For those of you following the events around the falsely-maligned Stafford hospital and the government’s opportunistic decision to put Mid Staffs Trust into special administration – or for that matter, for any who care about the NHS and its treatment by this woeful coalition – the following information will be of vital interest. Please share widely.
In February, immediately after the publication of the Francis report, the government took the opportunity to put Mid Staffs into special administration, with a view to breaking up or downgrading the hospital, while (they thought) few people would care about the hospital’s fate because of the dismal (and unfounded) picture being painted by the media’s version of the Francis report.
The Health Secretary put together a team to make recommendations on the future of the hospital, then effectively installed the same group of people as ‘Trust Special Administrators’ (TSAs) to review their own recommendations on service downgrades and closures, and to decide whether to go ahead with them. But the incredible march of over 50,000 Stafford people and their resolute attempts to make the TSAs take their views into account have forced them to prolong the process. The TSAs asked in June to delay their recommendations by 40 days and these are now due next week, on 31 July.
However, even though we’re officially still in the period for the development of draft recommendations and the public ‘consultation’ isn’t due to begin until after 31/7, it’s apparent that the future of Stafford hospital has already been developed – and not just in draft.
I’ve obtained a copy of a letter from Mid Staffs Foundation Trust (MSFT) to its A&E staff, outlining planned changes to their shift patterns. The reason for the revised changes appears to be a most telling ‘slip of the pen’:
we are now officially (emphasis mine) not going to reopen as a 24 hour department [and] we are not going to be funded to provide a 24 hour staffing model.
Not ‘we might not reopen’. It’s ‘official’ – and changes are already being made to shift patterns and staffing levels because of the changes that are going to be made, changes that are clearly already known to the Trust’s management even though the public are being told that the decision is still pending. This makes a complete mockery of the ‘consultation’ of the public.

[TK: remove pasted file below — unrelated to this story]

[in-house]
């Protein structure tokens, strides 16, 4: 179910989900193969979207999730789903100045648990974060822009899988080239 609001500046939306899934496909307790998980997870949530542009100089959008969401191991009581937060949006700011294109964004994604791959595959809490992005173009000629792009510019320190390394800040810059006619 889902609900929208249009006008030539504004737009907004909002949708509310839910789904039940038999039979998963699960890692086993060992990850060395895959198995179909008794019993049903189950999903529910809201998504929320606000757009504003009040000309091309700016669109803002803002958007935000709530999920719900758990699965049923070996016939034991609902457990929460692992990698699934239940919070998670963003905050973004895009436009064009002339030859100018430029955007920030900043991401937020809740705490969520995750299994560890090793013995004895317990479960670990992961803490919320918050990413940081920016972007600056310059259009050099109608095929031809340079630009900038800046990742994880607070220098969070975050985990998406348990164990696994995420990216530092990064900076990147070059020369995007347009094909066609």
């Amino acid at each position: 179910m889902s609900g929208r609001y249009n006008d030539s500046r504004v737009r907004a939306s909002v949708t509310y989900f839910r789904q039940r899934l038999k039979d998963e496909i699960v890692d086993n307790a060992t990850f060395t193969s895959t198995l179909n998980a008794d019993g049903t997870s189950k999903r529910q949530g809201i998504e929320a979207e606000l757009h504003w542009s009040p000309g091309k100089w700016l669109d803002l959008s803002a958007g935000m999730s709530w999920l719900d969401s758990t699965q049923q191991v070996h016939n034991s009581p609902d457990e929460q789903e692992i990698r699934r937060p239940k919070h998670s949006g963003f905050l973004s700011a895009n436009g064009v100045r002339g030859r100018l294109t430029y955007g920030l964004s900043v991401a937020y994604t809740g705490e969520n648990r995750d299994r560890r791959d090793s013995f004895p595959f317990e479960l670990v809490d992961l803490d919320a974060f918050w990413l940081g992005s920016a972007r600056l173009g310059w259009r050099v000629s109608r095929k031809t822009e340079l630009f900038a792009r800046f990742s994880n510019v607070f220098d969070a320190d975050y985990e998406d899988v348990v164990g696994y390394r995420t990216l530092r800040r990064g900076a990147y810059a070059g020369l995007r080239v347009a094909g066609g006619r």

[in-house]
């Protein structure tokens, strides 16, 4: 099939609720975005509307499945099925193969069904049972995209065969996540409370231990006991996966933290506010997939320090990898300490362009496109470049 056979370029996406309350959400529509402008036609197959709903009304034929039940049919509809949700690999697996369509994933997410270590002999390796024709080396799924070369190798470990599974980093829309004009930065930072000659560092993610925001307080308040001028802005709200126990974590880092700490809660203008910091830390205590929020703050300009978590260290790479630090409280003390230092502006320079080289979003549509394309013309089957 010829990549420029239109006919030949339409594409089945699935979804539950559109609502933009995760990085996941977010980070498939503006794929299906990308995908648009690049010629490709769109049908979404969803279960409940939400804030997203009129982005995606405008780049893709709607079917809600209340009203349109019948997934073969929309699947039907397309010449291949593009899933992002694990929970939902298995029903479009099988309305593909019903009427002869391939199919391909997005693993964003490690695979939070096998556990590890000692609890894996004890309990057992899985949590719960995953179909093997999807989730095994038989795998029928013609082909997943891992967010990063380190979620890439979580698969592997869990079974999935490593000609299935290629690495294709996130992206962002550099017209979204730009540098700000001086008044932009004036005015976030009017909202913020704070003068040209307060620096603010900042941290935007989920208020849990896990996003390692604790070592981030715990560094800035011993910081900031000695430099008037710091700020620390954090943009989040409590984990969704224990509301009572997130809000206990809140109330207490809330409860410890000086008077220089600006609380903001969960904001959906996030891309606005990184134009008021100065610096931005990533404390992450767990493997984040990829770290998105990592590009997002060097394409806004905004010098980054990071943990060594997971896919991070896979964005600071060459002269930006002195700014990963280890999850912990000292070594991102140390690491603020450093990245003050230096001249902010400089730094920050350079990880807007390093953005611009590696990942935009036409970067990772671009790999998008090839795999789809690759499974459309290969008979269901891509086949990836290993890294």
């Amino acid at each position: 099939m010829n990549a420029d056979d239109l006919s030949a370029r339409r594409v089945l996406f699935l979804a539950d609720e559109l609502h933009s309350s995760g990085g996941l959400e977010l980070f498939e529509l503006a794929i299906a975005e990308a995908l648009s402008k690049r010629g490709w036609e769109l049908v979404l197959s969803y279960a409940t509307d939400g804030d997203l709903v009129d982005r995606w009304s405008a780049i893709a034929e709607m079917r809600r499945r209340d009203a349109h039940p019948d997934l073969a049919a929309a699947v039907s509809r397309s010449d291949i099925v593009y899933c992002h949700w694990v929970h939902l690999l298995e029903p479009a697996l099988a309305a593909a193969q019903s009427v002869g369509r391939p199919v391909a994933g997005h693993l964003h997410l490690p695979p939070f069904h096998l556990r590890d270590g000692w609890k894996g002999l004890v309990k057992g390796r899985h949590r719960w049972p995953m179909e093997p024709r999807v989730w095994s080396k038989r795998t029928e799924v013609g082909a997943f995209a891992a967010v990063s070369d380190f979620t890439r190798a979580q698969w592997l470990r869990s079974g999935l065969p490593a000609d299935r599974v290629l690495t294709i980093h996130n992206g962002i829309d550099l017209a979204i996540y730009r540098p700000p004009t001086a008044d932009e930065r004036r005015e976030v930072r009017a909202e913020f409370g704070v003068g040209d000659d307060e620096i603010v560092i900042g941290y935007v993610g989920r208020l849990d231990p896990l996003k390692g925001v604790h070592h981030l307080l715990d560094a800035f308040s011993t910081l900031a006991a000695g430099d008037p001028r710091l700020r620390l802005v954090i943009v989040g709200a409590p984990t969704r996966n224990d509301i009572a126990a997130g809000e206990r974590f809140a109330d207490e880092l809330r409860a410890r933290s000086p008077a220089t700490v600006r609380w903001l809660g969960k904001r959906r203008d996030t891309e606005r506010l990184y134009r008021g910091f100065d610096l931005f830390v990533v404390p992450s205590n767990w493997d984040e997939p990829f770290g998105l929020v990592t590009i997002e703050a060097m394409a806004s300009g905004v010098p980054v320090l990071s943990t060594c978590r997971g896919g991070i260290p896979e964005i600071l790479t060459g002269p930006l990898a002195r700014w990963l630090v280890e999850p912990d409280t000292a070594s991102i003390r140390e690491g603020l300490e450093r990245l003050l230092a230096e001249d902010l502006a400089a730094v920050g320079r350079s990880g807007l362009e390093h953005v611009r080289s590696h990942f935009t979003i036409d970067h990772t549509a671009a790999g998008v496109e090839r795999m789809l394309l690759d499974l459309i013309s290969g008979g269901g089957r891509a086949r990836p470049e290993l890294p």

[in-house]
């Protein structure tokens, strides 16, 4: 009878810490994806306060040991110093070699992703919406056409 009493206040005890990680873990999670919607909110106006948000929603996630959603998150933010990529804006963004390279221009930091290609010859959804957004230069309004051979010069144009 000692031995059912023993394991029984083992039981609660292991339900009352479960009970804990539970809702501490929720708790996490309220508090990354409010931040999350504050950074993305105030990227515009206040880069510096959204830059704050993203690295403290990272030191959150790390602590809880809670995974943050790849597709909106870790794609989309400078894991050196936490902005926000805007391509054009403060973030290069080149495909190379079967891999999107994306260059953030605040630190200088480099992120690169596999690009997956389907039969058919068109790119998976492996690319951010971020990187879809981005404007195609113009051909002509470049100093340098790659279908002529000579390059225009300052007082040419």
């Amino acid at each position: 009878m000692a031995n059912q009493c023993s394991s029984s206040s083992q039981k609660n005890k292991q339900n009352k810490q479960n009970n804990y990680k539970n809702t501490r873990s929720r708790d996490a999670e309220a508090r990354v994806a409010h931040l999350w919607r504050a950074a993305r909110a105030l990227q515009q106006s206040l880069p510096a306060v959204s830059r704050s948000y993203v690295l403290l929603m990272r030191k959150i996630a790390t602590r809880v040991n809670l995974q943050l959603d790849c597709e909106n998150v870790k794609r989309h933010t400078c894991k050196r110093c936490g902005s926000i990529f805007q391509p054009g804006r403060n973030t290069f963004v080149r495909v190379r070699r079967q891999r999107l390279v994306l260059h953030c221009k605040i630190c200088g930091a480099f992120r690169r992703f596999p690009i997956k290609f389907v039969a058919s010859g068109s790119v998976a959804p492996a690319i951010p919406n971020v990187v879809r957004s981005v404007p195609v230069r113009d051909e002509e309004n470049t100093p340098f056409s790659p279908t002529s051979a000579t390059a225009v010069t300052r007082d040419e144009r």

As ever in this saga, the government and its representatives are telling the public one thing while ploughing ahead with what they’ve had in mind all along: the end, in any meaningful form, of acute hospital services in Stafford. As ever, this government is prepared to forget its claims to want to empower local people whenever what local people want clashes with its agenda.
The ‘consultation’, the ‘independent’ review, the request for more time – all are part of the public pantomime, the going-through-the-motions in order to appear to be genuinely taking the needs and wishes of local people into account while a centralised, ideologically-driven decision is driven through that was made long ago in spite of the fact that the Trust was ahead of financial targets agreed with the Dept of Health and Monitor as recently as the beginning of last year.
The people of Stafford are the victims in a drama that is a perfect reflection in microcosm of the government’s wider agenda, tactics and strategy for the dismantling of the NHS. Their fight to save their hospital is our fight to save the NHS.
If, as appears likely, the only recourse left to them is to look for judicial review of the decision – that’s clearly ‘official’ even though it’s not yet officially official – then they should have your wholehearted support morally, practically and financially, in that fight. You might live a couple of hundred miles from Stafford, but this government’s ambitions encompass your hospital, your services, too.